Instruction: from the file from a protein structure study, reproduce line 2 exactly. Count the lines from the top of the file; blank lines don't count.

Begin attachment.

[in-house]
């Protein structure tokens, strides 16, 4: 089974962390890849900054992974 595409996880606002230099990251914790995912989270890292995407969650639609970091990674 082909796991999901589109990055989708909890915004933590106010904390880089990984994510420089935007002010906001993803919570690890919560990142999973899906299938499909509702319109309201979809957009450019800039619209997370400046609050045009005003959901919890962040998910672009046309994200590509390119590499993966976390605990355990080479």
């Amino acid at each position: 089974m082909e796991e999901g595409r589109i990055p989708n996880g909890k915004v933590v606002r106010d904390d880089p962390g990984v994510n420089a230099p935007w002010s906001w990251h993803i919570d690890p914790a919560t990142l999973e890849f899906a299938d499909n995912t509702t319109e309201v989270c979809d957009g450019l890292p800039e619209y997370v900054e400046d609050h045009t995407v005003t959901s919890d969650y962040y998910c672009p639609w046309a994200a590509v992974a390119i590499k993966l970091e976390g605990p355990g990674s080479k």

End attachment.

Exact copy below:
């Protein structure tokens, strides 16, 4: 089974962390890849900054992974 595409996880606002230099990251914790995912989270890292995407969650639609970091990674 082909796991999901589109990055989708909890915004933590106010904390880089990984994510420089935007002010906001993803919570690890919560990142999973899906299938499909509702319109309201979809957009450019800039619209997370400046609050045009005003959901919890962040998910672009046309994200590509390119590499993966976390605990355990080479």